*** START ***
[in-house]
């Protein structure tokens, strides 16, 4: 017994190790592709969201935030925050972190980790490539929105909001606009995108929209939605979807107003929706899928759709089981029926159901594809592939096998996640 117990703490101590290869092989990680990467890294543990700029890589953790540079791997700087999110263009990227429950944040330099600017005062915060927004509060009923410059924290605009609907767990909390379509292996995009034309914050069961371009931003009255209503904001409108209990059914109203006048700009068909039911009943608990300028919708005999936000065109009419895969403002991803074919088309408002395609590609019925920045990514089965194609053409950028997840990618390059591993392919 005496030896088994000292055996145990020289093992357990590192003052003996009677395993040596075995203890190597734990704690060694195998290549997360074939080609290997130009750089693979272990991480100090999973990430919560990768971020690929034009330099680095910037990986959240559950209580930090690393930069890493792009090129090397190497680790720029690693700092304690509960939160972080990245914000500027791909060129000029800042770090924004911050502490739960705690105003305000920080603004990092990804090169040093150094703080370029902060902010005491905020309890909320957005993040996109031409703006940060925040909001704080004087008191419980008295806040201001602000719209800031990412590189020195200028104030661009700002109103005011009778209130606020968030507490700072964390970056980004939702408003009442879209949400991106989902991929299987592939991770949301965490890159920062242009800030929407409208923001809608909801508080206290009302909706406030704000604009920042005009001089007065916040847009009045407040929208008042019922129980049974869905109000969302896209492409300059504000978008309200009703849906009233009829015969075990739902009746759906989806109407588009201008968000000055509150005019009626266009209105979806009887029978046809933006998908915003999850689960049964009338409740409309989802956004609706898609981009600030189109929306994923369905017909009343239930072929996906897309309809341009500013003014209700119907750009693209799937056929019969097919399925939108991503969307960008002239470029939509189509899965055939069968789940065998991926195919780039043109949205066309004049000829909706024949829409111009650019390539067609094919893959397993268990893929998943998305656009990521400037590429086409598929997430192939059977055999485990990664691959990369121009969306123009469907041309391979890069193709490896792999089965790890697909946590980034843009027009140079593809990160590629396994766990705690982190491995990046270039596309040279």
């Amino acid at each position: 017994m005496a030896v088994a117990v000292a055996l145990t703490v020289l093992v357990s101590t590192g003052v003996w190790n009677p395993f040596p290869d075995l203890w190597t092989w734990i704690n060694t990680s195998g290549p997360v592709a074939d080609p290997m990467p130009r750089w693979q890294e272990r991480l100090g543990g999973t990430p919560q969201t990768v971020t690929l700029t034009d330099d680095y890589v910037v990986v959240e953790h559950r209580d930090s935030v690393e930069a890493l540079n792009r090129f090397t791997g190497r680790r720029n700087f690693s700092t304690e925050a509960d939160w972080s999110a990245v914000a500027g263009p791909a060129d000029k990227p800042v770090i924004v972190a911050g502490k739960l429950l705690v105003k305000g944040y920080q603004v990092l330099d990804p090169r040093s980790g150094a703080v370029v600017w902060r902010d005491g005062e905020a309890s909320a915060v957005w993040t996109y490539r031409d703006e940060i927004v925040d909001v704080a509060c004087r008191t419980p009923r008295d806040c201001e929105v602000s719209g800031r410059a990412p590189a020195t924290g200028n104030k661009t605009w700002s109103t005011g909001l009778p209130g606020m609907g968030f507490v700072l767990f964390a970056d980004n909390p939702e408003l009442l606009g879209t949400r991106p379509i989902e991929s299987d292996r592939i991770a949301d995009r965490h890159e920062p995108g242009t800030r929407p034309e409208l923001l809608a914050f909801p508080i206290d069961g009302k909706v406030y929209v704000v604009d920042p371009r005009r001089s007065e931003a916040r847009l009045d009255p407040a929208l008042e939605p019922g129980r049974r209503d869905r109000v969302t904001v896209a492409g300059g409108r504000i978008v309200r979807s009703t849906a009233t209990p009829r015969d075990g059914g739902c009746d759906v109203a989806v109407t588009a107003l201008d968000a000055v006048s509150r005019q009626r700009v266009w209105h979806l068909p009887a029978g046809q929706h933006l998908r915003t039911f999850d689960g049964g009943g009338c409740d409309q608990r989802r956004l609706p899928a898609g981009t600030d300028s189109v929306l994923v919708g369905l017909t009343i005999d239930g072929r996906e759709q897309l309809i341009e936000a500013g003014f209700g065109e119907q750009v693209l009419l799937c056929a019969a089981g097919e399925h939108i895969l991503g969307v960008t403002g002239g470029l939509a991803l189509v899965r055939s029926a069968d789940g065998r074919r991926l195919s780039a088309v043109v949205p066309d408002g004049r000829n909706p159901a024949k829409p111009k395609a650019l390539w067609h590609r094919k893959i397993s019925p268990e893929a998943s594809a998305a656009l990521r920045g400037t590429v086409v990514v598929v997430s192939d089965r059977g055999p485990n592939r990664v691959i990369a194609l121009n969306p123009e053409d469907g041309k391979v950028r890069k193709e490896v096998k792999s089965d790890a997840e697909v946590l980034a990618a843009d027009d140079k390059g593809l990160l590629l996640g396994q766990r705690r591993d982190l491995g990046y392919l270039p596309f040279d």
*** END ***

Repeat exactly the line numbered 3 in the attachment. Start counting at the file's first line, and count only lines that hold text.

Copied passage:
């Amino acid at each position: 017994m005496a030896v088994a117990v000292a055996l145990t703490v020289l093992v357990s101590t590192g003052v003996w190790n009677p395993f040596p290869d075995l203890w190597t092989w734990i704690n060694t990680s195998g290549p997360v592709a074939d080609p290997m990467p130009r750089w693979q890294e272990r991480l100090g543990g999973t990430p919560q969201t990768v971020t690929l700029t034009d330099d680095y890589v910037v990986v959240e953790h559950r209580d930090s935030v690393e930069a890493l540079n792009r090129f090397t791997g190497r680790r720029n700087f690693s700092t304690e925050a509960d939160w972080s999110a990245v914000a500027g263009p791909a060129d000029k990227p800042v770090i924004v972190a911050g502490k739960l429950l705690v105003k305000g944040y920080q603004v990092l330099d990804p090169r040093s980790g150094a703080v370029v600017w902060r902010d005491g005062e905020a309890s909320a915060v957005w993040t996109y490539r031409d703006e940060i927004v925040d909001v704080a509060c004087r008191t419980p009923r008295d806040c201001e929105v602000s719209g800031r410059a990412p590189a020195t924290g200028n104030k661009t605009w700002s109103t005011g909001l009778p209130g606020m609907g968030f507490v700072l767990f964390a970056d980004n909390p939702e408003l009442l606009g879209t949400r991106p379509i989902e991929s299987d292996r592939i991770a949301d995009r965490h890159e920062p995108g242009t800030r929407p034309e409208l923001l809608a914050f909801p508080i206290d069961g009302k909706v406030y929209v704000v604009d920042p371009r005009r001089s007065e931003a916040r847009l009045d009255p407040a929208l008042e939605p019922g129980r049974r209503d869905r109000v969302t904001v896209a492409g300059g409108r504000i978008v309200r979807s009703t849906a009233t209990p009829r015969d075990g059914g739902c009746d759906v109203a989806v109407t588009a107003l201008d968000a000055v006048s509150r005019q009626r700009v266009w209105h979806l068909p009887a029978g046809q929706h933006l998908r915003t039911f999850d689960g049964g009943g009338c409740d409309q608990r989802r956004l609706p899928a898609g981009t600030d300028s189109v929306l994923v919708g369905l017909t009343i005999d239930g072929r996906e759709q897309l309809i341009e936000a500013g003014f209700g065109e119907q750009v693209l009419l799937c056929a019969a089981g097919e399925h939108i895969l991503g969307v960008t403002g002239g470029l939509a991803l189509v899965r055939s029926a069968d789940g065998r074919r991926l195919s780039a088309v043109v949205p066309d408002g004049r000829n909706p159901a024949k829409p111009k395609a650019l390539w067609h590609r094919k893959i397993s019925p268990e893929a998943s594809a998305a656009l990521r920045g400037t590429v086409v990514v598929v997430s192939d089965r059977g055999p485990n592939r990664v691959i990369a194609l121009n969306p123009e053409d469907g041309k391979v950028r890069k193709e490896v096998k792999s089965d790890a997840e697909v946590l980034a990618a843009d027009d140079k390059g593809l990160l590629l996640g396994q766990r705690r591993d982190l491995g990046y392919l270039p596309f040279d």